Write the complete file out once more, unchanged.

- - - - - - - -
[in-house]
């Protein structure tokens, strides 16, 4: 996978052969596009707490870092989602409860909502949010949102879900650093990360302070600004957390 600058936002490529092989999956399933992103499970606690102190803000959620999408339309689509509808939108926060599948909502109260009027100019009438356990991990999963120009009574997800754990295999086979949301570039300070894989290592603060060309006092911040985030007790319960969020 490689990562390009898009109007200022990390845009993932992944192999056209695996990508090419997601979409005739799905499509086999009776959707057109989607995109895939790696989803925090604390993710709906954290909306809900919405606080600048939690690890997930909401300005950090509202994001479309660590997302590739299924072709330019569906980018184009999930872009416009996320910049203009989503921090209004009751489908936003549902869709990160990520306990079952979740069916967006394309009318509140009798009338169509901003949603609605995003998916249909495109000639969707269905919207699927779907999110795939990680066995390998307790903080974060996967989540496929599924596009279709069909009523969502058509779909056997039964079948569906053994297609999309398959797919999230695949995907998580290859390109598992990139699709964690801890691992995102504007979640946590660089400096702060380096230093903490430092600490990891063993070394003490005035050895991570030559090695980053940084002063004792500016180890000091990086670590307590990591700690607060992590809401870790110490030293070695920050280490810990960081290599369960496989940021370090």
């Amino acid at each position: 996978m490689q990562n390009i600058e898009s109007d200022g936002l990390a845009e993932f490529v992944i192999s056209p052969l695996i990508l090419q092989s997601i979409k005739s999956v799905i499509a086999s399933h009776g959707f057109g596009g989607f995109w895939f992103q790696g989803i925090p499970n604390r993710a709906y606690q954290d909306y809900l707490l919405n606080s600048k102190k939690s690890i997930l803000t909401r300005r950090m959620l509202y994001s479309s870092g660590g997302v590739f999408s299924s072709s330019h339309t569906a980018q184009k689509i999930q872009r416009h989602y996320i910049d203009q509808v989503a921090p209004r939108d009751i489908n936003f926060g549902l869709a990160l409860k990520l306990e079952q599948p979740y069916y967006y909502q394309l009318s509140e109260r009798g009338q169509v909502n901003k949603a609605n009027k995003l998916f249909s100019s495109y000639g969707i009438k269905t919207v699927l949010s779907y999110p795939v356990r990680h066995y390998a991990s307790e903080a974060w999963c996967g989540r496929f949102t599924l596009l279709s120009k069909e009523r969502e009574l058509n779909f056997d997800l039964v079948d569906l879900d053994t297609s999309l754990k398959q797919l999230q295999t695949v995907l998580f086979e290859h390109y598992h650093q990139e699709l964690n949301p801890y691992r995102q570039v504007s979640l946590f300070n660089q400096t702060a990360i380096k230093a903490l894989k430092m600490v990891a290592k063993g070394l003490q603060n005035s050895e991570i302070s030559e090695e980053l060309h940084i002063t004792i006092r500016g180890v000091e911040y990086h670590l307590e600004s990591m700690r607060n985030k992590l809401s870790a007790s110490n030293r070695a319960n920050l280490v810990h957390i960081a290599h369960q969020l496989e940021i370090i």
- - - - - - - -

[in-house]
């Protein structure tokens, strides 16, 4: 996978052969596009707490870092989602409860909502949010949102879900650093990360302070600004957390 600058936002490529092989999956399933992103499970606690102190803000959620999408339309689509509808939108926060599948909502109260009027100019009438356990991990999963120009009574997800754990295999086979949301570039300070894989290592603060060309006092911040985030007790319960969020 490689990562390009898009109007200022990390845009993932992944192999056209695996990508090419997601979409005739799905499509086999009776959707057109989607995109895939790696989803925090604390993710709906954290909306809900919405606080600048939690690890997930909401300005950090509202994001479309660590997302590739299924072709330019569906980018184009999930872009416009996320910049203009989503921090209004009751489908936003549902869709990160990520306990079952979740069916967006394309009318509140009798009338169509901003949603609605995003998916249909495109000639969707269905919207699927779907999110795939990680066995390998307790903080974060996967989540496929599924596009279709069909009523969502058509779909056997039964079948569906053994297609999309398959797919999230695949995907998580290859390109598992990139699709964690801890691992995102504007979640946590660089400096702060380096230093903490430092600490990891063993070394003490005035050895991570030559090695980053940084002063004792500016180890000091990086670590307590990591700690607060992590809401870790110490030293070695920050280490810990960081290599369960496989940021370090």
């Amino acid at each position: 996978m490689q990562n390009i600058e898009s109007d200022g936002l990390a845009e993932f490529v992944i192999s056209p052969l695996i990508l090419q092989s997601i979409k005739s999956v799905i499509a086999s399933h009776g959707f057109g596009g989607f995109w895939f992103q790696g989803i925090p499970n604390r993710a709906y606690q954290d909306y809900l707490l919405n606080s600048k102190k939690s690890i997930l803000t909401r300005r950090m959620l509202y994001s479309s870092g660590g997302v590739f999408s299924s072709s330019h339309t569906a980018q184009k689509i999930q872009r416009h989602y996320i910049d203009q509808v989503a921090p209004r939108d009751i489908n936003f926060g549902l869709a990160l409860k990520l306990e079952q599948p979740y069916y967006y909502q394309l009318s509140e109260r009798g009338q169509v909502n901003k949603a609605n009027k995003l998916f249909s100019s495109y000639g969707i009438k269905t919207v699927l949010s779907y999110p795939v356990r990680h066995y390998a991990s307790e903080a974060w999963c996967g989540r496929f949102t599924l596009l279709s120009k069909e009523r969502e009574l058509n779909f056997d997800l039964v079948d569906l879900d053994t297609s999309l754990k398959q797919l999230q295999t695949v995907l998580f086979e290859h390109y598992h650093q990139e699709l964690n949301p801890y691992r995102q570039v504007s979640l946590f300070n660089q400096t702060a990360i380096k230093a903490l894989k430092m600490v990891a290592k063993g070394l003490q603060n005035s050895e991570i302070s030559e090695e980053l060309h940084i002063t004792i006092r500016g180890v000091e911040y990086h670590l307590e600004s990591m700690r607060n985030k992590l809401s870790a007790s110490n030293r070695a319960n920050l280490v810990h957390i960081a290599h369960q969020l496989e940021i370090i």